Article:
How do sunscreens work?
Sunscreen products contain ingredients that help in absorbing, reflecting and/or scattering UV rays. These products are formulated to provide various levels of protection from UVA, UVB, and IR rays. The Sun Protection Factor rating system has been established by the Food and Drug Administration to measure primarily the amount of UVB sunburn protection the product will provide. No rating system has yet been established for measuring UVA protection.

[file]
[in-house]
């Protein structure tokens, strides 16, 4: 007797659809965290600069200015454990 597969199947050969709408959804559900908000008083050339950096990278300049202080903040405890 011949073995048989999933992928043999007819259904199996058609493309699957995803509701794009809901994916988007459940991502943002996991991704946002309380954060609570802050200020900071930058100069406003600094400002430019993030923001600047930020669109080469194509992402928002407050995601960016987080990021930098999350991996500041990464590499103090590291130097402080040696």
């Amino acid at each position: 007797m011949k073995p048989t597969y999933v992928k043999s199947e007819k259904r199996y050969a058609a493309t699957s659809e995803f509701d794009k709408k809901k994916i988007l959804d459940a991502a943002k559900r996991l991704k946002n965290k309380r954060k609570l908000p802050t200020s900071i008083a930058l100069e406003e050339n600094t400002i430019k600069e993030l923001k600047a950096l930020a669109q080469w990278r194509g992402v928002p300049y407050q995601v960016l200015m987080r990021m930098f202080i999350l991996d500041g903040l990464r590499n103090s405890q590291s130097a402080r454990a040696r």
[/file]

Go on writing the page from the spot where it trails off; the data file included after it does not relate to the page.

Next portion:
The Sun Protection Factor (SPF) indicates how much longer an individual can be in the sun before becoming burned when using a sun protection product, than if he or she did not. For example, a fair skinned person who would normally start to burn after 10 minutes in the sun would receive 15 times that with an SPF 15 (150 minutes or 2 1/2 hours). If a person with darker skin takes longer to burn without protection, say 20 minutes, an SPF 15 would give him 300 minutes (5 hours). Reapplication using the same SPF reinforces the initial protection, but does not add time to the protection period. Application of a significantly higher SPF may extend the protection period, but should not be relied on if you suspect sunburn has begun to occur. Then it's time to seek shade.
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